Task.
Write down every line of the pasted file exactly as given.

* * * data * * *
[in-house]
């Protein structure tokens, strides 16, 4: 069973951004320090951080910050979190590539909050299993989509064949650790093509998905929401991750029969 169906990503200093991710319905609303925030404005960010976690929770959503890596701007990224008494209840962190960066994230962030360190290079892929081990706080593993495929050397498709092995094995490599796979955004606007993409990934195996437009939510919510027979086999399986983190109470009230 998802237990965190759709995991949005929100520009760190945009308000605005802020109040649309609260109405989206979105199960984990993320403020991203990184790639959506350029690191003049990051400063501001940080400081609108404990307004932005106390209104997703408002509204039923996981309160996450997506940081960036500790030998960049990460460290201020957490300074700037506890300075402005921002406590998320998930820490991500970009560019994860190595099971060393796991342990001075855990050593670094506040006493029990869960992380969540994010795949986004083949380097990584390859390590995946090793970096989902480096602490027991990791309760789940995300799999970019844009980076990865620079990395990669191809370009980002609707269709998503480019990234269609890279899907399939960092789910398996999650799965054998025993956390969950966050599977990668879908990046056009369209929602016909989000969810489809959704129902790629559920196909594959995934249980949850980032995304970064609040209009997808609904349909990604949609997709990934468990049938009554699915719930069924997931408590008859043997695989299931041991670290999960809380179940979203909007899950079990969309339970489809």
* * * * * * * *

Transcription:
[in-house]
């Protein structure tokens, strides 16, 4: 069973951004320090951080910050979190590539909050299993989509064949650790093509998905929401991750029969 169906990503200093991710319905609303925030404005960010976690929770959503890596701007990224008494209840962190960066994230962030360190290079892929081990706080593993495929050397498709092995094995490599796979955004606007993409990934195996437009939510919510027979086999399986983190109470009230 998802237990965190759709995991949005929100520009760190945009308000605005802020109040649309609260109405989206979105199960984990993320403020991203990184790639959506350029690191003049990051400063501001940080400081609108404990307004932005106390209104997703408002509204039923996981309160996450997506940081960036500790030998960049990460460290201020957490300074700037506890300075402005921002406590998320998930820490991500970009560019994860190595099971060393796991342990001075855990050593670094506040006493029990869960992380969540994010795949986004083949380097990584390859390590995946090793970096989902480096602490027991990791309760789940995300799999970019844009980076990865620079990395990669191809370009980002609707269709998503480019990234269609890279899907399939960092789910398996999650799965054998025993956390969950966050599977990668879908990046056009369209929602016909989000969810489809959704129902790629559920196909594959995934249980949850980032995304970064609040209009997808609904349909990604949609997709990934468990049938009554699915719930069924997931408590008859043997695989299931041991670290999960809380179940979203909007899950079990969309339970489809």